The Penn Nursing study notes that there were significant barriers to seeking out professional psychological care among Black men after their injuries. When compared to the general public, a much larger proportion of the surveyed group was either uninsured at the time of injury or qualified either in the hospital or otherwise for public health insurance.
And Jacoby said there was a common perception that mental health care was too expensive or would not be covered by their own insurance. Of the almost 500 men whose data was studied, a quarter of them participated in interviews in which researchers asked specific questions about factors that were incentives or disincentives to care. Investigators at Penn conducted an in-depth analysis of 32 of those interviews in a separate but related study.
“More than half of the men interviewed perceived psychological suffering, perceived that they were still suffering three months after injury,” Jacoby said. “Financial constraints or the fear of cost of mental health sort of limited access … and fear of judgment and stigmatization, fear of being labeled crazy or institutionalized on the basis of that outreach.”
Then there were the remaining men who didn’t feel as if their injuries warranted professional care. Sometimes, that meant they proceeded without any psychological care at all. But there were men in this group who also reported seeking out counsel from social networks in the Black community, such as through their clergy or church.
‘How can you be supported to recover in a healthy way?’
Returning to work after sustaining a traumatic injury is one way people can re-establish themselves in their social, economic, and familial roles. But only 37% of the Black Philadelphia men whose health data was analyzed returned to work three months post-injury. Jacoby said close to 50% of the cohort did work that entailed manual labor. So if you have the circumstance of being physically injured and then are expected to return to a job where you have to use your body for your economic well-being, she said, that creates a high level of not returning to work. And that could exasperate pre-existing, injury-induced mental health conditions and disorders like PTSD or depression.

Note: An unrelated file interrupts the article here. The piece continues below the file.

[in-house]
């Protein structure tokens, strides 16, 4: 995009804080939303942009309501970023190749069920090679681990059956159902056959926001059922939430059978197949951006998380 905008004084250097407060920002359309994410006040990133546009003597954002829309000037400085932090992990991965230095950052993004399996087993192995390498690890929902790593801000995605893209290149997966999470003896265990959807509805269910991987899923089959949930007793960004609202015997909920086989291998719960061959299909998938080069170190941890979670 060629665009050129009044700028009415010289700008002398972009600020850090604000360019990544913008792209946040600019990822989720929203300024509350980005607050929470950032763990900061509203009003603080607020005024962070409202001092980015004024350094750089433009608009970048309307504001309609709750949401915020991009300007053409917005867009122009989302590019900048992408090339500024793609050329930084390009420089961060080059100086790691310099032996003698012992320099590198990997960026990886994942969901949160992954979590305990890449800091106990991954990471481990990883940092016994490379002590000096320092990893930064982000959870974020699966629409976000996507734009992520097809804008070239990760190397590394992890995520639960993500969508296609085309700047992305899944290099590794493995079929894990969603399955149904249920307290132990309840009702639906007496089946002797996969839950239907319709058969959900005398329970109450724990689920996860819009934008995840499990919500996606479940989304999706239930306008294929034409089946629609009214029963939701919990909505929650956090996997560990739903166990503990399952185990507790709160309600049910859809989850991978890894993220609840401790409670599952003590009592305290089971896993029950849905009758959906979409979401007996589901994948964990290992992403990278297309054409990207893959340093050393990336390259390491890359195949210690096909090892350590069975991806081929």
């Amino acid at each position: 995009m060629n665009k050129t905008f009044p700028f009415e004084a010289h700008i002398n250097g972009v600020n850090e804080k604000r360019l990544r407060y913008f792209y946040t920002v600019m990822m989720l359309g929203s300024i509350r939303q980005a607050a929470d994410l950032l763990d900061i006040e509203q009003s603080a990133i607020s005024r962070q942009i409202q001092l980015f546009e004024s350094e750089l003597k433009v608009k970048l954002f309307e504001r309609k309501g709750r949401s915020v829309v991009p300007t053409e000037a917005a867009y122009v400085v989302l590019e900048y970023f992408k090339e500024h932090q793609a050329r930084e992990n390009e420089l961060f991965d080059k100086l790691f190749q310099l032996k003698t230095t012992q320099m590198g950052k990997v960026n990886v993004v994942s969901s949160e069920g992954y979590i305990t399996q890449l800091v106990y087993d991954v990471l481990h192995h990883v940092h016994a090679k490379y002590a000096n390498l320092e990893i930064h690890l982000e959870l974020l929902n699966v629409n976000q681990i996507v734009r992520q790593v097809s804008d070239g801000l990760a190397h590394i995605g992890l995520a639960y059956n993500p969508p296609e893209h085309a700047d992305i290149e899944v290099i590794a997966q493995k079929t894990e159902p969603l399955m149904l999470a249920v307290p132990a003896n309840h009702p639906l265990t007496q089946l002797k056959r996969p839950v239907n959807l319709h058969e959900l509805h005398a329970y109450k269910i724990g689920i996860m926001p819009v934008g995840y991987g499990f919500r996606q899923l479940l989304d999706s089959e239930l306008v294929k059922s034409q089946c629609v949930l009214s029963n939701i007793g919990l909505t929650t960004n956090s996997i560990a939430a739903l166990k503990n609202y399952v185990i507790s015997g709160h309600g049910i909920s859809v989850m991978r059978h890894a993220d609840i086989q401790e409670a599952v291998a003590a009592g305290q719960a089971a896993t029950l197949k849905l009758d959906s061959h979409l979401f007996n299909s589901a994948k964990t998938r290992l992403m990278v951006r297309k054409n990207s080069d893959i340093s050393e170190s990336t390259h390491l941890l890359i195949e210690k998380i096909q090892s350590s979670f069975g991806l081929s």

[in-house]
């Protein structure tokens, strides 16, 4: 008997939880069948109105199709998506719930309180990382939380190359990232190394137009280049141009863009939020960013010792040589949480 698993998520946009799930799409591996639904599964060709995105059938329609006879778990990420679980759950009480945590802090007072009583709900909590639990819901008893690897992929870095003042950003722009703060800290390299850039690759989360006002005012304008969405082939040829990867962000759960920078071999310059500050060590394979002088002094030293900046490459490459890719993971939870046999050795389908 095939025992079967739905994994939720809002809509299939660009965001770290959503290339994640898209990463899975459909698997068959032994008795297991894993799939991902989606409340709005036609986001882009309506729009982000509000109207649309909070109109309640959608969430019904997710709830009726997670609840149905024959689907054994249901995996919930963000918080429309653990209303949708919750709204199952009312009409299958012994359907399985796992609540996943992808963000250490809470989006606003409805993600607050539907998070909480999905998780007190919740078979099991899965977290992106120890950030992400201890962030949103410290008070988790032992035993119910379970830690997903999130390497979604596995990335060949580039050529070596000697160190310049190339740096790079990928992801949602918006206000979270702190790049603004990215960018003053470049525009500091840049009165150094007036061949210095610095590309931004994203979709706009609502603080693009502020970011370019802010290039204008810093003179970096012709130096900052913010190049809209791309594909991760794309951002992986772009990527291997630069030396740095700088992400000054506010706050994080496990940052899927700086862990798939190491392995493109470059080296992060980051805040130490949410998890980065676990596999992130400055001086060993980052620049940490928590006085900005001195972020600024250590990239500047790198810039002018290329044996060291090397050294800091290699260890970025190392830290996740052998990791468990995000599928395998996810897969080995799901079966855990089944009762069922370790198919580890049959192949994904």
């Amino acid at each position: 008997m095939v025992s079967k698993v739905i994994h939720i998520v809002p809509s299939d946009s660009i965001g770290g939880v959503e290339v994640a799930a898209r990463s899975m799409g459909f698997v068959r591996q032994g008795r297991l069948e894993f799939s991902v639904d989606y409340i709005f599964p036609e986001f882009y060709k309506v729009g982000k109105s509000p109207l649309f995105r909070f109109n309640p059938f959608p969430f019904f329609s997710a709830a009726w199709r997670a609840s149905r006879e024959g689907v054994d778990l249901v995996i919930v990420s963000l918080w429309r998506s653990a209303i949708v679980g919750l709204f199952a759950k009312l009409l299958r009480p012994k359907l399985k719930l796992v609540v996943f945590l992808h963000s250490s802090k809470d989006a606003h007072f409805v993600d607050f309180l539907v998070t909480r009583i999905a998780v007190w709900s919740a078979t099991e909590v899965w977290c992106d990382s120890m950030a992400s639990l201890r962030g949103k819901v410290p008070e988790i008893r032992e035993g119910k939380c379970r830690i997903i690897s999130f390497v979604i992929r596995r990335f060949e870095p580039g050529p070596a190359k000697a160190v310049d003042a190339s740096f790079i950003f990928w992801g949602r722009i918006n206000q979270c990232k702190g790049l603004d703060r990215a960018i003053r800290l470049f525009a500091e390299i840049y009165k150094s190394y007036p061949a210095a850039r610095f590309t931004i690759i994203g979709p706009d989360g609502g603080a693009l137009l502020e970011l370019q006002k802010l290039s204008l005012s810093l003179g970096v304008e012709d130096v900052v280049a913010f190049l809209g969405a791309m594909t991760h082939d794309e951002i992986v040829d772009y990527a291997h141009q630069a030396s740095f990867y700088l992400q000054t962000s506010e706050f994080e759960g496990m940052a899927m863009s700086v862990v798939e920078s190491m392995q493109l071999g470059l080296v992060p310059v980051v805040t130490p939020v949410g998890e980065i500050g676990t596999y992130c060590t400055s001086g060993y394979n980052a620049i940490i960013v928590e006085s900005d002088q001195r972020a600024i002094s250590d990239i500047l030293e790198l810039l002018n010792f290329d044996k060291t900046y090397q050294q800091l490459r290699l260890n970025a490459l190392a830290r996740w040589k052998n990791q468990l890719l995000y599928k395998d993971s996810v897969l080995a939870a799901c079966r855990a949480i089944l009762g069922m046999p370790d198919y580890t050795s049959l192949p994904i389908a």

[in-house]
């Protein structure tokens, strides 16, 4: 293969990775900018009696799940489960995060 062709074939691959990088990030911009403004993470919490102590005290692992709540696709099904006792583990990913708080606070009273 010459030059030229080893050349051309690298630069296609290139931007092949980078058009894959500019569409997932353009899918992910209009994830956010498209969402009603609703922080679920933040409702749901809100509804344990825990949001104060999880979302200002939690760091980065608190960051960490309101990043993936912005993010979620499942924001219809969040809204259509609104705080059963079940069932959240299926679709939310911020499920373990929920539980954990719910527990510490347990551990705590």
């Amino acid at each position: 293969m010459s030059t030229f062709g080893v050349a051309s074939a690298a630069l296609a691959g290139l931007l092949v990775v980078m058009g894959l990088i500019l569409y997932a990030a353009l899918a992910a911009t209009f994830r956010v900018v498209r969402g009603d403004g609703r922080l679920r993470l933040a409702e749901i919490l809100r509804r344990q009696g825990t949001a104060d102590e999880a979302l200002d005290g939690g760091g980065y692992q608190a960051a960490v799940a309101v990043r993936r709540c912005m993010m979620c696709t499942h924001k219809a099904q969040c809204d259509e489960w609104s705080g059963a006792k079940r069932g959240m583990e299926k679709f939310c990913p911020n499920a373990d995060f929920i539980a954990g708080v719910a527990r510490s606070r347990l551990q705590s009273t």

“If your economic stability, your financial opportunity is contingent on work, which it is for many of us, then not returning to work is an additional barrier to healing … because you’re further stressed by the inability to make your day to day work,” said Jacoby.
Though this study only followed Black men three months after recovery, Jacoby said she’s worked with similar cohorts for years at a time — and that one of the resounding messages Black men express about their recovery is this need to just get back to normal.
“And so often [it’s] this idea of I just want to get back to work, I just want to provide for my family,” said Jacoby. “That was their greatest concern … even though they were experiencing psychological suffering.”
Black men in the study expressed wanting to foresee a viable future for themselves in the aftermath of their injuries. And Jacoby said an effective trauma-informed response going forward requires that doctors and trauma care practitioners understand social and structural drivers of injury for race-specific populations.
“When we ask the question, ‘What happened to you?’… we have to also understand what is your access to disability insurance, what are the physical demands of your work, what do you want to do,” said Jacoby.
“We know you were injured. We know that’s traumatic. Now what and how can you be supported to really recover and reestablish what you need to establish to live your life in a healthy way?”
Support for WHYY’s coverage on health equity issues comes from the Commonwealth Fund.
Get daily updates from WHYY News!